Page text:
National Homelessness Week runs from August 4-10.
Only a long-term national strategy and a deep, non-partisan commitment from federal, state and territory governments will begin to address the chronic shortage of secure, affordable housing for low income Australians, including a significant number of older Australians.
Speaking ahead of the launch of National Homelessness Week in Hobart this morning, St Vincent de Paul National Council CEO Toby O’Connor repeated the Society’s call for a 30-year National Strategy, developed through consultation with federal, state and territory governments, developers, financiers and not-for-profit and for-profit providers. This, he said, would be a significant step towards increasing the stock of social and affordable housing in Australia.
‘The Society has earmarked land for short-term crisis accommodation and medium- to long-term dwellings in a number of states but we just don’t have funding to progress this important work,’ Mr O’Connor said.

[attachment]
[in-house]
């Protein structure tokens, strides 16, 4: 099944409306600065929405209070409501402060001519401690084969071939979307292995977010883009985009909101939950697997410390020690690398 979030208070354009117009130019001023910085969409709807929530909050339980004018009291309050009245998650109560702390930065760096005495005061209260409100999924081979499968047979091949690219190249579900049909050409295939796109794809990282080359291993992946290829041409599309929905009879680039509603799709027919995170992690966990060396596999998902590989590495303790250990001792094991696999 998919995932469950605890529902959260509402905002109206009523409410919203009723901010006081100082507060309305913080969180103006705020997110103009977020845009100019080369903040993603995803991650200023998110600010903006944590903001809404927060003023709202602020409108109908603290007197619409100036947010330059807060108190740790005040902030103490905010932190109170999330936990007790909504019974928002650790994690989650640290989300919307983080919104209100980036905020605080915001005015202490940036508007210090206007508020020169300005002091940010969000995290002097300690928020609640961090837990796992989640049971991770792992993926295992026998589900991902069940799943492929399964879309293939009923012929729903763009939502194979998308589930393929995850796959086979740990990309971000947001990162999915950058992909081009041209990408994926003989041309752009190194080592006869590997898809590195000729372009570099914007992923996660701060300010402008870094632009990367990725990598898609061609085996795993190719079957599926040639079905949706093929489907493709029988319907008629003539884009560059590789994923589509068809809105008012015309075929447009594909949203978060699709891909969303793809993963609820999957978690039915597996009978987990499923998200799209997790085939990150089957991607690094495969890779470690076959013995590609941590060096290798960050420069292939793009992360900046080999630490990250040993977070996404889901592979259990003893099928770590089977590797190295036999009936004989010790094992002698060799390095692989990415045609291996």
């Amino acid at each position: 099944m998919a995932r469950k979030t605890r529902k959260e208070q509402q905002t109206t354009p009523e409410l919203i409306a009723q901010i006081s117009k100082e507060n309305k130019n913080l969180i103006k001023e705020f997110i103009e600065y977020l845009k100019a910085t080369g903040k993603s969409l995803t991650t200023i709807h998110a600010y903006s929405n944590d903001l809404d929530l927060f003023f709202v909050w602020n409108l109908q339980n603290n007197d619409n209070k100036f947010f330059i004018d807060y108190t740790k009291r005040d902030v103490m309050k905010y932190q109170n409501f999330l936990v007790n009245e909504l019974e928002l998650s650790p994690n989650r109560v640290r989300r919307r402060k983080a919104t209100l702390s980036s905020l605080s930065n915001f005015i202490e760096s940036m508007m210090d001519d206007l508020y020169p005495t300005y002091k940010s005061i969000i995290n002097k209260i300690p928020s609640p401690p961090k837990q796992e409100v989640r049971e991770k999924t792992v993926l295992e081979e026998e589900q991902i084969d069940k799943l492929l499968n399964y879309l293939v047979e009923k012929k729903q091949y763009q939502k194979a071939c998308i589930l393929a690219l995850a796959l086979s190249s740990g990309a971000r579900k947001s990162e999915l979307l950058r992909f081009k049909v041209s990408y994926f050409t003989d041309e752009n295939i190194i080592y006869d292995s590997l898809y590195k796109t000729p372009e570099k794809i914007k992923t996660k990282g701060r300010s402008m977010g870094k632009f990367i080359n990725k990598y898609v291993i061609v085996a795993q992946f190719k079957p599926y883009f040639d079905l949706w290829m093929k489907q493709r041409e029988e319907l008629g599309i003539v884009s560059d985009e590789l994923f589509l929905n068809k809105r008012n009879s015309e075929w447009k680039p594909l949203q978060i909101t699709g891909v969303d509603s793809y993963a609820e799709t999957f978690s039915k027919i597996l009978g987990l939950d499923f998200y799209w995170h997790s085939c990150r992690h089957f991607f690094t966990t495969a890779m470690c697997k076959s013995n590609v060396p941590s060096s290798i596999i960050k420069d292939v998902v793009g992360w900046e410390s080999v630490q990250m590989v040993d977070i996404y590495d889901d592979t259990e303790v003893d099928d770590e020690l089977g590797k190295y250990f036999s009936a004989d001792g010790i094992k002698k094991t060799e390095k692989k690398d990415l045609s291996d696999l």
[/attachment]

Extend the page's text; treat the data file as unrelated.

‘The Society already provides a broad range of accommodation options across Australia that have developed over the years in response to local needs.
‘Last year the Society’s National Council established Amelie Housing Ltd, a national initiative that offers secure and safe social and affordable housing to a range of people, including people moving from homelessness towards independent living, and individuals and families on low incomes. In addition, a number of significant projects are underway in some of the states.
‘Federal funding has been committed to trialing social impact investments to help vulnerable groups, and social impact investment trials are currently underway. We look forward to news of these developments.
‘Only once medium and long-term safe, secure and affordable housing for low income Australians is achieved, can the barriers to employment and broader participation for vulnerable Australians be addressed. This can be done when all the parties come to the table,” Mr O’Connor said.
The Society of St Vincent de Paul consists of 60,000 members and volunteers who operate on the ground through Conferences located in individual parishes right across Australia. It has been working with homeless people for almost half a century.
With thanks to the St Vincent de Paul Society.